Health experts estimate omicron could be 25% to 50% more contagious than delta, and World Health Organization director general Tedros Adhanom Ghebreyesus said omicron "is spreading at a rate we have not seen with any previous variant." Now, new data offers insight into why the variant is so transmissible—but experts caution it's still too early to tell how this transmissibility translates to severity.
Why omicron is spreading so rapidly
Since it was first identified in late November, the omicron variant been found in 77 countries and is quickly leading to new infections in those areas.
For example, Britain has seen a rapid uptick in Covid-19 cases from the omicron variant, and officials estimate that 200,000 people are being infected by omicron every day. And in Denmark, omicron cases are doubling around every two days.
Although delta remains the dominant variant in the United States, omicron may soon overtake it, the New York Times reports. Omicron now makes up 2.9% of all Covid-19 cases nationwide, up from 0.4% earlier this month. And some areas of the country, such as New York and New Jersey, are seeing much higher omicron case rates.
"No part of the country will be safe from omicron," said Shweta Bansal, a disease ecologist at Georgetown University.
According to early research, the reason behind omicron's rapid spread worldwide may be its high transmissibility, which is likely even greater than delta's.
In a preprint study published in medRxiv, researchers found that omicron's spike protein was more effective at entering human cells than delta's spike protein or that of the original coronavirus. This finding suggests that omicron can infect cells more quickly and easily.
"Strikingly, omicron was 4-fold more infectious than [the original coronavirus] and 2-fold more infectious than delta," wrote Wilfredo Garcia-Beltran, a fellow at the Ragon Institute of Massachusetts General Hospital, and colleagues who conducted the study.
Separately, another preliminary study from researchers at the University of Hong Kong found that omicron was able to replicate 70 times faster in human respiratory tissue than delta, which may help the variant spread more rapidly between people. There were also higher levels of the omicron variant in respiratory tissue 48 hours after infection than the delta variant.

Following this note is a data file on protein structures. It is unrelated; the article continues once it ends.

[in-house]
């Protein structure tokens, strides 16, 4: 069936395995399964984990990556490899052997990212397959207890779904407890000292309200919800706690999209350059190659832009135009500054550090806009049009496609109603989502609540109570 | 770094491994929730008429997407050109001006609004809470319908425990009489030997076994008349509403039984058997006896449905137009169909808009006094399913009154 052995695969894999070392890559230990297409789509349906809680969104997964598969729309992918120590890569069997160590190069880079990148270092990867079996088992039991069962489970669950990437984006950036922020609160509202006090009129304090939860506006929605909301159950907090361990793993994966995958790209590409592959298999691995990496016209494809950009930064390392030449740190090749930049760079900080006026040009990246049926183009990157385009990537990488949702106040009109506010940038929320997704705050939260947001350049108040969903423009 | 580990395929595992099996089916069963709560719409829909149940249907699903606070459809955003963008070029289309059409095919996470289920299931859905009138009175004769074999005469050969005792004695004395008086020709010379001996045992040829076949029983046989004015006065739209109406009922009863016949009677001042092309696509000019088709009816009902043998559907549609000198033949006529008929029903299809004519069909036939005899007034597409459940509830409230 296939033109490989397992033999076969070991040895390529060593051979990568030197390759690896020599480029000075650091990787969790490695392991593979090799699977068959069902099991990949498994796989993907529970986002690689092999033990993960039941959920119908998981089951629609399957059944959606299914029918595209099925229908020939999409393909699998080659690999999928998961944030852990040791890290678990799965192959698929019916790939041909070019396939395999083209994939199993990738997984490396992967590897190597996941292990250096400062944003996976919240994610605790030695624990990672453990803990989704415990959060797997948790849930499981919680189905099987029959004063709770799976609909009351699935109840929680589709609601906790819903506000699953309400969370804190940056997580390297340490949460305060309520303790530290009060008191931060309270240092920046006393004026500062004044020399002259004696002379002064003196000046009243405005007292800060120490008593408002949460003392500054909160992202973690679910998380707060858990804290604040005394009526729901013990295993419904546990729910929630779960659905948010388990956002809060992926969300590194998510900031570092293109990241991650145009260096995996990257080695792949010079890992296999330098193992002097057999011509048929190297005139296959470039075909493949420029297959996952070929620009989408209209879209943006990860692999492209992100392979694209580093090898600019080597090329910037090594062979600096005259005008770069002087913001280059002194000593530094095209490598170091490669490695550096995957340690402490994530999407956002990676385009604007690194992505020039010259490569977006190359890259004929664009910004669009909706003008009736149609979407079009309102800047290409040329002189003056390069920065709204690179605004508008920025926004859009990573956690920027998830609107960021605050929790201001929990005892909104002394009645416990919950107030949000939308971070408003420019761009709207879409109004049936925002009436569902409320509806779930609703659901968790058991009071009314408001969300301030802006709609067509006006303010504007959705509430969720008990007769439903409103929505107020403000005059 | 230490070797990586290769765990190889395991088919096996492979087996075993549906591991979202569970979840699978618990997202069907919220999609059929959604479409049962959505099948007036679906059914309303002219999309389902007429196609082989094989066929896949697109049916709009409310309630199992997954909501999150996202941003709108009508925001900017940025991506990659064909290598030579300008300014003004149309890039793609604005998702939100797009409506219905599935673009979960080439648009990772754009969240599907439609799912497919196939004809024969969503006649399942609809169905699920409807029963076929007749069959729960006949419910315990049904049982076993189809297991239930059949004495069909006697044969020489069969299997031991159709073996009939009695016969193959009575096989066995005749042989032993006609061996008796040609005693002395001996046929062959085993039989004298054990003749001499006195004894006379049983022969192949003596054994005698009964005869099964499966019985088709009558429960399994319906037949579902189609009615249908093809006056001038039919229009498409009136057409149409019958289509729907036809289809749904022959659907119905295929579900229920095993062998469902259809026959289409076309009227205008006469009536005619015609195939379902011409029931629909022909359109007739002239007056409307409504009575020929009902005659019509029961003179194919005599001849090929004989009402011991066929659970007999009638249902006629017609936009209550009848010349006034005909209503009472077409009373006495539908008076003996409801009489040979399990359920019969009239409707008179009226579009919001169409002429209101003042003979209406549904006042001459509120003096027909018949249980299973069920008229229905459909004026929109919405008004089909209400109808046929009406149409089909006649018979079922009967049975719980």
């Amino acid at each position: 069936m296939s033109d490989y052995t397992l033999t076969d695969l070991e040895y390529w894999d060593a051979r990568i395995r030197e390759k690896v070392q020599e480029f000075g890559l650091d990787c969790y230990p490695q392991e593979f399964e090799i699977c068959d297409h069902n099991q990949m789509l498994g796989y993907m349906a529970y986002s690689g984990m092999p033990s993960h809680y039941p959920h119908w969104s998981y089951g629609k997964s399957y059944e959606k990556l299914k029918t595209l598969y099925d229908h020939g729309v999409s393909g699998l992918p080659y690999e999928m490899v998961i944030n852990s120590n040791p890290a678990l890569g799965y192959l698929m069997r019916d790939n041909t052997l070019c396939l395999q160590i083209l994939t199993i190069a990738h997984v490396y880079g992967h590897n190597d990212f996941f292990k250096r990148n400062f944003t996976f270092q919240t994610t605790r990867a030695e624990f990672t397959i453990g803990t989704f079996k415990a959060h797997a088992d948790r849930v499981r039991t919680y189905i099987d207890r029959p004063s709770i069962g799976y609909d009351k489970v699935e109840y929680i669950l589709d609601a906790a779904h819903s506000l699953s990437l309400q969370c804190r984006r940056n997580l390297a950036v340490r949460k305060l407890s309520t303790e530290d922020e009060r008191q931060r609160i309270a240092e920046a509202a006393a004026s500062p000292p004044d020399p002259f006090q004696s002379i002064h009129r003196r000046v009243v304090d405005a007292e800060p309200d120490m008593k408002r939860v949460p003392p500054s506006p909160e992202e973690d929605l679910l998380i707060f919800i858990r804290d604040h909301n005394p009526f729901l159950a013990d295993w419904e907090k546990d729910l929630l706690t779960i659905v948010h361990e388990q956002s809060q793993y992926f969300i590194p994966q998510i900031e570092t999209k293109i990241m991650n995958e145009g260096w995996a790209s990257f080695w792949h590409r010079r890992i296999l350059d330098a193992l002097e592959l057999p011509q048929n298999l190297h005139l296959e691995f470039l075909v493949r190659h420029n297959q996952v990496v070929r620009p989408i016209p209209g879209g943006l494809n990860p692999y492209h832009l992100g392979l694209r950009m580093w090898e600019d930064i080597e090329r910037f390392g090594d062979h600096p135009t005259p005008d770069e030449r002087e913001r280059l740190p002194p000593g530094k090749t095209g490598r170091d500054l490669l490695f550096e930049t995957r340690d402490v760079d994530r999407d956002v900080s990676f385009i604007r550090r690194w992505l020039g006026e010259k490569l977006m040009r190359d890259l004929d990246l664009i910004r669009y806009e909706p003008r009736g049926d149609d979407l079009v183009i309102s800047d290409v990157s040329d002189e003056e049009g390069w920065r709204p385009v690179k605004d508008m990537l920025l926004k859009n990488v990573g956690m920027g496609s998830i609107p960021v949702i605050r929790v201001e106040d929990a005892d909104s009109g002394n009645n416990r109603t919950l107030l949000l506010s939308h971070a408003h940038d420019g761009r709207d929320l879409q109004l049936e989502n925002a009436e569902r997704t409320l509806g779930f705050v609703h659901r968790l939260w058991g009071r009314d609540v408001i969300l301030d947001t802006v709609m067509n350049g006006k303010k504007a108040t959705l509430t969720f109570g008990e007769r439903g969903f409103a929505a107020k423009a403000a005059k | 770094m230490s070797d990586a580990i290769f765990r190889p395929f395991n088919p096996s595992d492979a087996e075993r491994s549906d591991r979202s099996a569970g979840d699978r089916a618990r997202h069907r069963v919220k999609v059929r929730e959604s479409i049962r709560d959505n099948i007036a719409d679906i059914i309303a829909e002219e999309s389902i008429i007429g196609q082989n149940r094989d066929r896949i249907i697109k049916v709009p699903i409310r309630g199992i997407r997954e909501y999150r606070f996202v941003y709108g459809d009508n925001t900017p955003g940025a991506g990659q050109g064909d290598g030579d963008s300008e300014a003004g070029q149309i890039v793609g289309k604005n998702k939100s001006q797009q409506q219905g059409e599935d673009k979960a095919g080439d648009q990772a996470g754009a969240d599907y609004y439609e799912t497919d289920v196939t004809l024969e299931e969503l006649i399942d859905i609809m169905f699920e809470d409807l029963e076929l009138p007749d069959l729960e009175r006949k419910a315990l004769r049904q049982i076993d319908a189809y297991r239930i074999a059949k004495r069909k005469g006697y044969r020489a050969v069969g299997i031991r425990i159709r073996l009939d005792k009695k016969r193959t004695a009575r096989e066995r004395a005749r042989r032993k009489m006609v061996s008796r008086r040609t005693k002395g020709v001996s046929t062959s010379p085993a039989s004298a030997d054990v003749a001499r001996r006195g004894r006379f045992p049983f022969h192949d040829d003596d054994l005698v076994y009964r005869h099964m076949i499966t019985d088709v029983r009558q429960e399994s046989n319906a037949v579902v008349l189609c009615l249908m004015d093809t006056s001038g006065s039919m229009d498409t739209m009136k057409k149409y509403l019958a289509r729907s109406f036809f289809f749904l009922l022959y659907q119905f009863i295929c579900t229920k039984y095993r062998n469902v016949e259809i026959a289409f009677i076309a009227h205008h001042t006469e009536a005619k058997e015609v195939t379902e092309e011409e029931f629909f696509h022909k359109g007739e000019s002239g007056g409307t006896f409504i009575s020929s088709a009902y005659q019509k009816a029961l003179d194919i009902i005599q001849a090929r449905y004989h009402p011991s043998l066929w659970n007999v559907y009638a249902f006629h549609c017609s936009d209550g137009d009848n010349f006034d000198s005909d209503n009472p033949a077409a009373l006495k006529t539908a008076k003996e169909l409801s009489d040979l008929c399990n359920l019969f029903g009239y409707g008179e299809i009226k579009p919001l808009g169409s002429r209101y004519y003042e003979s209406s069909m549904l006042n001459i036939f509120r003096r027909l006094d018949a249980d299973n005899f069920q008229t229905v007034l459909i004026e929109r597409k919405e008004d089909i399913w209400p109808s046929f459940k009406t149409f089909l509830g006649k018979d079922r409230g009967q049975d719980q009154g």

The researchers also found that omicron replicated around 10 times slower in the lungs compared with the original version of the coronavirus—suggesting that it may lead to less severe illness overall even if it spreads quickly.
However, scientists still need to measure the viral loads inside infected people's respiratory tracts, added Garcia-Beltran. "I want to see what the viral loads look like for omicron," he says. "Samples from people who are actually infected—that's the gold standard. That's where the action is."
What omicron's transmissibility means for its overall threat
So far, several experts have said it is too soon to tell how omicron's rapid spread will affect the trajectory of the pandemic, particularly regarding hospitalizations and deaths, the Times reports.
"The most challenging question is severity," said Christopher Murray, director of the Institute for Health Metrics and Evaluations at the University of Washington. According to the Times, data on Covid-19 hospitalizations and deaths typically lags several weeks behind infections, meaning it will take time before definitive conclusions about omicron's severity can be drawn.
Currently, early data suggests omicron may be milder than previous variants, but some experts believe that omicron's increased transmissibility could still result in high rates of severe disease and death. In the United States, many hospitals are already struggling to handle surges of the delta variant, and a wave of omicron infections could quickly overwhelm them.
"By infecting many more people, a very infectious virus may cause more severe disease and death even though the virus itself may be less pathogenic," said Michael Chan Chi-Wai, the virologist who led the Hong Kong study. He added that recent studies suggesting omicron can partially evade vaccine immunity mean that the overall threat from the variant "is likely to be very significant."
"I think we need to be prepared for the possibility that this could be at least as bad as any previous wave that we've seen," said Justin Lessler, an epidemiologist at the University of North Carolina at Chapel Hill. (Lapid, Reuters, 12/16; Anthes, New York Times, 12/16; Kay, Bloomberg, 12/15; Doucleff, "Goats and Soda," NPR, 12/15; Schnell, The Hill, 12/16)